I'm excited to see what Microsoft does next

Evan Selleck
Contributing Editor from  Arizona
| April 25, 2014

Late last year, we heard about Microsoft's next big move: The planned acquisition of Nokia's Devices & Services division. As you can imagine, back then there was a lot of back-and-forth, most of it focused on the fact that Microsoft was planning to eat the only company that was actually supporting their mobile platform, Windows Phone. On the flip-side, though, Microsoft's aspirations to become a bigger hardware and services company, as they've showcased with their Surface-branded devices, was pretty clear in the move.

Microsoft doesn't want to be the company that just creates the software and lets it out into the world. They're not going to stop doing that, obviously, but they're also not going to just let that be the only thing they do. The Surface tablets were grouped shots over the bow, and now Microsoft has set their sights on the mobile market.

Right after the announcement of Microsoft's plans, I wrote up a quick piece that we're now one step closer to a Surface phone, and that's obviously still the case. We're now a few months into 2014, but I have no doubt that Microsoft has already been hard at work on their first in-house smartphone, of which will more than likely adopt the Surface branding. In a perfect world, I'd like to see this handset get launched later this year, but I won't hold my breath. Checked expectations are important.

The thing is, Windows Phone needs new hardware.

Don't get me wrong, we have seen new smartphones launch with Microsoft's mobile platform on board, but none of the launches have garnered much attention. Samsung and Nokia recently launched new handsets, but they were both Verizon exclusives, so that immediately dropped the devices from a lot of people's radar. There have been other launches, but some of them were just international releases, and others were quiet as church mice.

With the acquisition complete, Microsoft's gobbled up the only manufacturer that was genuinely supporting Windows Phone. The Lumia brand was pushing Windows Phone into the hands of consumers, more so than any other out there. This immediately puts a lot of pressure on Microsoft. Now it's up to them, and they've got to figure out a way to harness that momentum Nokia has built up.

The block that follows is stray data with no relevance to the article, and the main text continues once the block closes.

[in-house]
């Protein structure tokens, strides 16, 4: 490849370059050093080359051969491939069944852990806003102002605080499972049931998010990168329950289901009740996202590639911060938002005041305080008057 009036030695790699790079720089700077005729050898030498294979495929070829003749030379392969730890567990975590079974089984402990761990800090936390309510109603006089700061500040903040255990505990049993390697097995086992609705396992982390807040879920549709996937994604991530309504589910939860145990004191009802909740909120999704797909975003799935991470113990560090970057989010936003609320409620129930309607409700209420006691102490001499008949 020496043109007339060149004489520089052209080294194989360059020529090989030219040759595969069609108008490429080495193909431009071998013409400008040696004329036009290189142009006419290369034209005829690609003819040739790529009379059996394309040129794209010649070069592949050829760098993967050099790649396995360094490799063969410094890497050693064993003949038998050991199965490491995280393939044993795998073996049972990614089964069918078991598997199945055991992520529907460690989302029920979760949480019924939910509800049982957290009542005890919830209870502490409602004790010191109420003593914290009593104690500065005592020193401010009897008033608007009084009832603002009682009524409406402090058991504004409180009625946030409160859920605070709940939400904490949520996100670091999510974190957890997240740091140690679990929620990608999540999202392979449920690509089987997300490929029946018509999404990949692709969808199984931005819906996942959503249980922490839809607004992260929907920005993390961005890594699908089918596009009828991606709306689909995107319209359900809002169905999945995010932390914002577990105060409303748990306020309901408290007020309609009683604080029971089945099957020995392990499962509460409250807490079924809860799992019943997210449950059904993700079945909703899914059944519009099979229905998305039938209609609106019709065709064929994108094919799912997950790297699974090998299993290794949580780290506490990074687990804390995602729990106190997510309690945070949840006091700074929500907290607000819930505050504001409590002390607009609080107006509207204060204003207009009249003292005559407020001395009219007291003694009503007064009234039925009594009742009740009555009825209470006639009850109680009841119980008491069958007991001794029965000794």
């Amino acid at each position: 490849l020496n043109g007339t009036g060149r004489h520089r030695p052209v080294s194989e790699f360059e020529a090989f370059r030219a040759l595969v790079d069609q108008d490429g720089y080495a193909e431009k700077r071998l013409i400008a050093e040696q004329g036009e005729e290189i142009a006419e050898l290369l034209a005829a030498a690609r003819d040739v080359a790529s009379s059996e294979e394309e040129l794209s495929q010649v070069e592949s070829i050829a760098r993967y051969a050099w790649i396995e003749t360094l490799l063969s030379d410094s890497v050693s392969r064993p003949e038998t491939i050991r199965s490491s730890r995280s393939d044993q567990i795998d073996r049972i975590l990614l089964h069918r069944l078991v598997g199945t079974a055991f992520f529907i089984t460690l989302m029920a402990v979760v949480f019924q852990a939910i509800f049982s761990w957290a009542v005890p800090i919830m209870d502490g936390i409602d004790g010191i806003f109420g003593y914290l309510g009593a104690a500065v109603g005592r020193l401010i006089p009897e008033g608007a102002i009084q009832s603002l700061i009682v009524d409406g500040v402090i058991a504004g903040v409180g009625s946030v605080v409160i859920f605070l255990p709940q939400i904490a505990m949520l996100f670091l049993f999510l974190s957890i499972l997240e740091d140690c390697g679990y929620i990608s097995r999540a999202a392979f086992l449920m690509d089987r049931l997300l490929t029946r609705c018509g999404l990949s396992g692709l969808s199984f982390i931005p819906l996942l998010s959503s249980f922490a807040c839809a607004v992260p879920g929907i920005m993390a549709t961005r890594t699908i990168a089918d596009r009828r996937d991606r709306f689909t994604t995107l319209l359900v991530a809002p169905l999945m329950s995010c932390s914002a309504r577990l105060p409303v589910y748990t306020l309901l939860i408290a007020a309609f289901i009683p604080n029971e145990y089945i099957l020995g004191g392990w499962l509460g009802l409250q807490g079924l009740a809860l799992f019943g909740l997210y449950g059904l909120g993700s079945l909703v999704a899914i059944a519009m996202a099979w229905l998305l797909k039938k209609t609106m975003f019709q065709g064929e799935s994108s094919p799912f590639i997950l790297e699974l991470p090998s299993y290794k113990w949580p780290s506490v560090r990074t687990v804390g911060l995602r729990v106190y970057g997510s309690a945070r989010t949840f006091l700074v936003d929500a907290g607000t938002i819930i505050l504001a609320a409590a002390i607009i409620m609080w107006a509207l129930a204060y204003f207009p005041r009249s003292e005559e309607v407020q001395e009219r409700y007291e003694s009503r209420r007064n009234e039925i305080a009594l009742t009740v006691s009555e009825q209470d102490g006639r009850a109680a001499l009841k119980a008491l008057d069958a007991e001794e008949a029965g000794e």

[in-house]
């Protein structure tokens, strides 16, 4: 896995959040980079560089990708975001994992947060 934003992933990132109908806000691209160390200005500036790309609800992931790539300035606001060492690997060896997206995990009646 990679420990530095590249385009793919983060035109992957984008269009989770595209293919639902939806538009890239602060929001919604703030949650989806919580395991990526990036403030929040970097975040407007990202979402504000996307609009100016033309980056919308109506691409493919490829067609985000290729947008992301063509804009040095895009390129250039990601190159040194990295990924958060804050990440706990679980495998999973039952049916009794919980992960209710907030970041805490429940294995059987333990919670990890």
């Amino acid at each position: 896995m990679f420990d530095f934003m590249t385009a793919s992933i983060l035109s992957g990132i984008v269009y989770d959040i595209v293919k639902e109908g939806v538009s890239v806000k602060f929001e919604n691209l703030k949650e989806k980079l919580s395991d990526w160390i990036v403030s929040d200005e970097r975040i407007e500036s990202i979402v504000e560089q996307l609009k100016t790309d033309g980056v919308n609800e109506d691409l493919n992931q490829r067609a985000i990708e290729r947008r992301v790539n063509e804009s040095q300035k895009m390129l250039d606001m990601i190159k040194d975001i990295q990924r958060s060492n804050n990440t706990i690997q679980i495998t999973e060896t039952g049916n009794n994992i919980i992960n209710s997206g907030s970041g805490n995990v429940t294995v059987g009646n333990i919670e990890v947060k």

The Lumia brand will stick around for awhile, I think. There are still those reports floating around that say we've got two more Nokia Lumia-branded devices headed through the pipe, to land sometime around June running Windows Phone 8.1 right out of the box, but they've dropped out of circulation through the Rumor Mill as of late. Even if the Nokia tag is removed and replaced with Microsoft on the final products, I'd still wager that they carry the Lumia name.

I'm honestly very excited about this merger, because it's putting a lot of the focus on Microsoft, where it should be when it comes to Windows Phone. The competition is heating up, because Microsoft isn't going to aim low here. Microsoft, if they can realistically launch their smartphone this year, should pit it against LG's upcoming device, Motorola's, Apple's and Samsung's, too.

That would be an incredibly hard fight, though. All of those companies are releasing successors to previously launched devices, and handsets that were pretty popular, too. The Surface phone would be brand new in all of the ways that matter, but there's a lot of focus and positive talk for Windows Phone 8.1, which I'm sure will only continue throughout the year. With a hardware design worthwhile, it could potentially take off.

We'll just have to wait and see what happens, though. Like I said, I'm not holding my breath to see a Surface phone this year, but I'd love to welcome it with open arms. Whatever happens, I'm just happy Microsoft is now gearing up to launch their own devices. Here's to hoping it's worth the wait.